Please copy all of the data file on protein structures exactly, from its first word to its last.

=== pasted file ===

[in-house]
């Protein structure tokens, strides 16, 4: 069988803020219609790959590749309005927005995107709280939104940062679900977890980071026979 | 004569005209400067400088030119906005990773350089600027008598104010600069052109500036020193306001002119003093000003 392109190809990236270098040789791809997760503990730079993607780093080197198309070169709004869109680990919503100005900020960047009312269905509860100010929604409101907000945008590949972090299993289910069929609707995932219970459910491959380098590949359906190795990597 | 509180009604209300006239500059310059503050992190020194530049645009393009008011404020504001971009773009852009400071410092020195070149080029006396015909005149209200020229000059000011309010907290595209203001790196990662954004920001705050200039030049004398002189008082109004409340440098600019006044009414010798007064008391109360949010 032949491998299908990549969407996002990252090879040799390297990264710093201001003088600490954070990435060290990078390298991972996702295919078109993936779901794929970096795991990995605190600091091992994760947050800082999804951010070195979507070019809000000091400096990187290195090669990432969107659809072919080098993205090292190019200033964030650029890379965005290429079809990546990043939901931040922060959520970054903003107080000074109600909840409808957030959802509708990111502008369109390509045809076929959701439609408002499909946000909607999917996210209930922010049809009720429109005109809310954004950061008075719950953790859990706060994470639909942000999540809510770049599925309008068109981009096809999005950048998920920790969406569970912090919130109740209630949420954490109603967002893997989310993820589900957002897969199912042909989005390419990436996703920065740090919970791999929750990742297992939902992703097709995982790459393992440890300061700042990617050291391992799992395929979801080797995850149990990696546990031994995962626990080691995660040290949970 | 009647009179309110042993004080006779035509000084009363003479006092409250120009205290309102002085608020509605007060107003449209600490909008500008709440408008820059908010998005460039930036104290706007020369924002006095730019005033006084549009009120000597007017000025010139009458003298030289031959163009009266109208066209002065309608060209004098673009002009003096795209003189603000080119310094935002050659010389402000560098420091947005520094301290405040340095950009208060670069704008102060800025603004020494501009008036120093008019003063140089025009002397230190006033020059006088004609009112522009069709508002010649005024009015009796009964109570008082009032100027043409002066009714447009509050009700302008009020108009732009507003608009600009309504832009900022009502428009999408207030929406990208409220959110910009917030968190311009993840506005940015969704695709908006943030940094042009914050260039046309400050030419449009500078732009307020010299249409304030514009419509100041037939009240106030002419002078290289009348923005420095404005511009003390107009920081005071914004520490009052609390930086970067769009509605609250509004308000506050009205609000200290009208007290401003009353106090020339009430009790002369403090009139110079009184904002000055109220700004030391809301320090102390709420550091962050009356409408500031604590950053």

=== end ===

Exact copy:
[in-house]
């Protein structure tokens, strides 16, 4: 069988803020219609790959590749309005927005995107709280939104940062679900977890980071026979 | 004569005209400067400088030119906005990773350089600027008598104010600069052109500036020193306001002119003093000003 392109190809990236270098040789791809997760503990730079993607780093080197198309070169709004869109680990919503100005900020960047009312269905509860100010929604409101907000945008590949972090299993289910069929609707995932219970459910491959380098590949359906190795990597 | 509180009604209300006239500059310059503050992190020194530049645009393009008011404020504001971009773009852009400071410092020195070149080029006396015909005149209200020229000059000011309010907290595209203001790196990662954004920001705050200039030049004398002189008082109004409340440098600019006044009414010798007064008391109360949010 032949491998299908990549969407996002990252090879040799390297990264710093201001003088600490954070990435060290990078390298991972996702295919078109993936779901794929970096795991990995605190600091091992994760947050800082999804951010070195979507070019809000000091400096990187290195090669990432969107659809072919080098993205090292190019200033964030650029890379965005290429079809990546990043939901931040922060959520970054903003107080000074109600909840409808957030959802509708990111502008369109390509045809076929959701439609408002499909946000909607999917996210209930922010049809009720429109005109809310954004950061008075719950953790859990706060994470639909942000999540809510770049599925309008068109981009096809999005950048998920920790969406569970912090919130109740209630949420954490109603967002893997989310993820589900957002897969199912042909989005390419990436996703920065740090919970791999929750990742297992939902992703097709995982790459393992440890300061700042990617050291391992799992395929979801080797995850149990990696546990031994995962626990080691995660040290949970 | 009647009179309110042993004080006779035509000084009363003479006092409250120009205290309102002085608020509605007060107003449209600490909008500008709440408008820059908010998005460039930036104290706007020369924002006095730019005033006084549009009120000597007017000025010139009458003298030289031959163009009266109208066209002065309608060209004098673009002009003096795209003189603000080119310094935002050659010389402000560098420091947005520094301290405040340095950009208060670069704008102060800025603004020494501009008036120093008019003063140089025009002397230190006033020059006088004609009112522009069709508002010649005024009015009796009964109570008082009032100027043409002066009714447009509050009700302008009020108009732009507003608009600009309504832009900022009502428009999408207030929406990208409220959110910009917030968190311009993840506005940015969704695709908006943030940094042009914050260039046309400050030419449009500078732009307020010299249409304030514009419509100041037939009240106030002419002078290289009348923005420095404005511009003390107009920081005071914004520490009052609390930086970067769009509605609250509004308000506050009205609000200290009208007290401003009353106090020339009430009790002369403090009139110079009184904002000055109220700004030391809301320090102390709420550091962050009356409408500031604590950053």